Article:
Opening folders in Ubuntu is one of the basic tasks that you do as a normal Ubuntu user. While there are many options, we all have our preferences when accessing folders on our system.
In this article we will explain a few options to you:
- Open a folder in the file manager (Nautilus)
- Find and open a folder from the Dash
- Accessing a Folder From the Command Line (Terminal)
- Open a folder in the terminal via the file manager
- Open a folder in the file manager from the command line
- Access a folder through the file manager as an administrator
We have the commands and procedures mentioned in this article on a. executed Ubuntu 04/20 LTS system.
Open a folder in the file manager (Nautilus)
The latest versions of Ubuntu, like Ubuntu 20.04 LTS or Ubuntu 21.04, come with a standard file manager called Nautilus. This open source file manager, created for our GNOME desktops, gives us a way to manage our files and folders.
You can access the Nautilus file manager as follows:
1. Search for the term ‘nautilus‘from the Dash system:
2. Search for the term Files or File manager from the Dash system:
3. Access the file manager via the files icon in the Ubuntu Dock / Activities panel.
The file manager opens in your home folder by default. In Ubuntu, you can open your desired folder by double-clicking it or choosing one of the options from the context menu:advertising
- Open minded
- Open in a new tab
- Open in new window
Find and open a folder from Dash
Dash Search allows you to open a folder directly instead of searching through the file manager. Just enter the folder name into the dash and the search results will be displayed based on your criteria.
You can open the corresponding folder with a simple click (see path if several search results are displayed).
Opening a Folder From the Command Line (Terminal)
The Ubuntu command line, the Terminal, is also a non-UI based approach to accessing your folders. You can open the Terminal application either from the System Dash or the keyboard shortcut Ctrl + Alt + T.
Here are some of the commands and icons to help you browse folders on the command line:
With the command cd or change directory you can change your directory, ie open a new folder. When you open the terminal you will find yourself in your home directory. The following command will help you open the folder of your choice:
$ cd /path/to/file
In the image above, we first listed the folders in the current directory using the ls command and then opened the Downloads folder using the cd command. By default, the terminal’s command prompt shows the current folder you are in.
The tilde symbol (`)
The tilde symbol stands for our home directory. You can use this icon in the cd command to change to a folder in your / home /.[user]/ Directory.
In the following figure I open the Snap folder from my home directory and then directly open the Downloads folder from my home directory with tilde:
The tilde icon here helped me avoid going back to the home folder first and then opening the Downloads folder.
The pwd command stands for print working directory. If you want to know which directory you are in, just use the following command:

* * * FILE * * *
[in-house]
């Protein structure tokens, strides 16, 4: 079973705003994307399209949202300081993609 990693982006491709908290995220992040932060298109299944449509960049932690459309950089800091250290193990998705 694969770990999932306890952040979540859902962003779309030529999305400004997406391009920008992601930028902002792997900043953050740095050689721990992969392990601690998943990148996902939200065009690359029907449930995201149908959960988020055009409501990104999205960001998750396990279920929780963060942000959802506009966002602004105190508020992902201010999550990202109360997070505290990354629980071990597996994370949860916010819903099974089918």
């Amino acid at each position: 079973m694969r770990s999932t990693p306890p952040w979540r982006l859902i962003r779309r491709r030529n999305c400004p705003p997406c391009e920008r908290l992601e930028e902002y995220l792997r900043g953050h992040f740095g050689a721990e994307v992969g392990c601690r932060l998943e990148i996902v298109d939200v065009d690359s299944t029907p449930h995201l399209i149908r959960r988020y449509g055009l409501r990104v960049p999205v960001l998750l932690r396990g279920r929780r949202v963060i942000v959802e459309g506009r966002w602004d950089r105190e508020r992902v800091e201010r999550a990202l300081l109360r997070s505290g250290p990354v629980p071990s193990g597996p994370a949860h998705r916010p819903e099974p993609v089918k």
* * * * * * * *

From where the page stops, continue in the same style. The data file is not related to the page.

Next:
The / symbol with the cd command helps you open the root folder directly.
$ CD /
The ‘..’ symbol in the cd command helps you to navigate up one directory level:
$ cd ..
The ‘-‘ symbol with the cd command will help you go back to the previous folder you were in before navigating to the current folder. You can think of this command as the Previous Channel button on your TV remote control.
In the example below, I was in the / home / user / Downloads folder. Then I used the ‘..’ icon to return to my home folder. Now if I want to go back to the Downloads folder, I can use the following command to get back to the Downloads folder:
$ CD –
Open a folder in the terminal via the file manager
To open a folder from the file manager in your terminal application:
Right click on the selected folder and choose Open in Terminal from the menu as follows:
Open a folder in the file manager from the command line
If you are at the Ubuntu command line and want to open a specific folder in the UI file manager, you can do one of the following two ways:
$ nautilus /path/to/that/folder
$ xdg-open /path/to/the/folder
Access a folder through the file manager as an administrator
When working with files and folders as a Linux administrator, we often need to access and edit files and folders that require root privileges. Usually we do this task through the Ubuntu Terminal (the command line utility) with the sudo function. Here is a workaround to do the same through the Nautilus Admin application.
Install Nautilus Admin
The following steps will help you install the Nautilus file manager on your Ubuntu system:
Open the terminal through Ctrl + Alt + T or via the Ubuntu dash.
Run the following command as an administrator:
$ sudo apt install nautilus-admin
Enter AND when prompted to use additional space.
Nautilus Admin will be installed on your system. You can open it by typing nautilus in your Ubuntu Dash like this:
The file manager in your system is now Nautilus Admin.
Open a folder as an administrator
Let’s say you need to open a folder that requires root privileges. You can access the folder through the UI file manager. Right click and then choose Open as administrator from the menu.
In this example we want to access the root folder from other locations. Since this folder requires root privileges, we will access it as follows:
You will be asked to provide authentication information which will allow you to access the contents of the folder.
By now, you have to master access to your Ubuntu folders from both the command line and the user interface. You can now even open sensitive folders as administrators in Ubuntu.